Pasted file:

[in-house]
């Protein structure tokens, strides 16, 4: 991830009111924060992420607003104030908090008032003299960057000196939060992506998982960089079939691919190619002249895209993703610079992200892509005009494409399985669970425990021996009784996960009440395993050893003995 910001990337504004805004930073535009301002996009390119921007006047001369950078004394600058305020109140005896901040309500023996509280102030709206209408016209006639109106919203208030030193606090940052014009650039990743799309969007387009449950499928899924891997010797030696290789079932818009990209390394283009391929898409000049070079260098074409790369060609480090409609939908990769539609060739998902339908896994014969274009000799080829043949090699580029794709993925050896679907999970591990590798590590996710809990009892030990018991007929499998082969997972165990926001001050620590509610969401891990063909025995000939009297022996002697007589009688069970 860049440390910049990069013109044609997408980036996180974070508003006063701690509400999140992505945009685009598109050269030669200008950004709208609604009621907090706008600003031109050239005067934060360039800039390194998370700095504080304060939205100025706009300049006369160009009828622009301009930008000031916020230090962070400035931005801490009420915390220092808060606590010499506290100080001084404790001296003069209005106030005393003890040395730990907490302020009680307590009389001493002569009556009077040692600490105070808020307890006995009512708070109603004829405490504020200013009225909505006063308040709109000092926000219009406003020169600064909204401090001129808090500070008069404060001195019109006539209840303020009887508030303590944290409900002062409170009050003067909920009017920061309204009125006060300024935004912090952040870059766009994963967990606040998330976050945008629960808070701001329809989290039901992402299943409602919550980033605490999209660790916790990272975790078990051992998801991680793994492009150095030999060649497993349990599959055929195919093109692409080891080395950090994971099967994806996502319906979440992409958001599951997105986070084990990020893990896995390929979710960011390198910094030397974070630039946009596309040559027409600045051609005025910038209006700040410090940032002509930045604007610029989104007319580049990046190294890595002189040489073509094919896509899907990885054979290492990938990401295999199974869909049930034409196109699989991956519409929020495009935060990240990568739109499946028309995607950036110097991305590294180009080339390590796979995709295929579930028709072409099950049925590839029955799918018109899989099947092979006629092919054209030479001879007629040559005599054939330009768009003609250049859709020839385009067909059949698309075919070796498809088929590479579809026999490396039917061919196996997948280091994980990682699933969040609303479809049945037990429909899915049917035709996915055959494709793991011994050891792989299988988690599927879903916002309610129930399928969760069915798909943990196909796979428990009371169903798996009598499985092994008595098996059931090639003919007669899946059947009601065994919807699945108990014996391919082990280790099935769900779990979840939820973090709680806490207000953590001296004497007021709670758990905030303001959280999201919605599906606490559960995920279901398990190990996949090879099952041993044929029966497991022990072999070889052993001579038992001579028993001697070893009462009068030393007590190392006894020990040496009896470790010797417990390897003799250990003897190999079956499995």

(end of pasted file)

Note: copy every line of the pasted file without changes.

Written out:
[in-house]
């Protein structure tokens, strides 16, 4: 991830009111924060992420607003104030908090008032003299960057000196939060992506998982960089079939691919190619002249895209993703610079992200892509005009494409399985669970425990021996009784996960009440395993050893003995 910001990337504004805004930073535009301002996009390119921007006047001369950078004394600058305020109140005896901040309500023996509280102030709206209408016209006639109106919203208030030193606090940052014009650039990743799309969007387009449950499928899924891997010797030696290789079932818009990209390394283009391929898409000049070079260098074409790369060609480090409609939908990769539609060739998902339908896994014969274009000799080829043949090699580029794709993925050896679907999970591990590798590590996710809990009892030990018991007929499998082969997972165990926001001050620590509610969401891990063909025995000939009297022996002697007589009688069970 860049440390910049990069013109044609997408980036996180974070508003006063701690509400999140992505945009685009598109050269030669200008950004709208609604009621907090706008600003031109050239005067934060360039800039390194998370700095504080304060939205100025706009300049006369160009009828622009301009930008000031916020230090962070400035931005801490009420915390220092808060606590010499506290100080001084404790001296003069209005106030005393003890040395730990907490302020009680307590009389001493002569009556009077040692600490105070808020307890006995009512708070109603004829405490504020200013009225909505006063308040709109000092926000219009406003020169600064909204401090001129808090500070008069404060001195019109006539209840303020009887508030303590944290409900002062409170009050003067909920009017920061309204009125006060300024935004912090952040870059766009994963967990606040998330976050945008629960808070701001329809989290039901992402299943409602919550980033605490999209660790916790990272975790078990051992998801991680793994492009150095030999060649497993349990599959055929195919093109692409080891080395950090994971099967994806996502319906979440992409958001599951997105986070084990990020893990896995390929979710960011390198910094030397974070630039946009596309040559027409600045051609005025910038209006700040410090940032002509930045604007610029989104007319580049990046190294890595002189040489073509094919896509899907990885054979290492990938990401295999199974869909049930034409196109699989991956519409929020495009935060990240990568739109499946028309995607950036110097991305590294180009080339390590796979995709295929579930028709072409099950049925590839029955799918018109899989099947092979006629092919054209030479001879007629040559005599054939330009768009003609250049859709020839385009067909059949698309075919070796498809088929590479579809026999490396039917061919196996997948280091994980990682699933969040609303479809049945037990429909899915049917035709996915055959494709793991011994050891792989299988988690599927879903916002309610129930399928969760069915798909943990196909796979428990009371169903798996009598499985092994008595098996059931090639003919007669899946059947009601065994919807699945108990014996391919082990280790099935769900779990979840939820973090709680806490207000953590001296004497007021709670758990905030303001959280999201919605599906606490559960995920279901398990190990996949090879099952041993044929029966497991022990072999070889052993001579038992001579028993001697070893009462009068030393007590190392006894020990040496009896470790010797417990390897003799250990003897190999079956499995």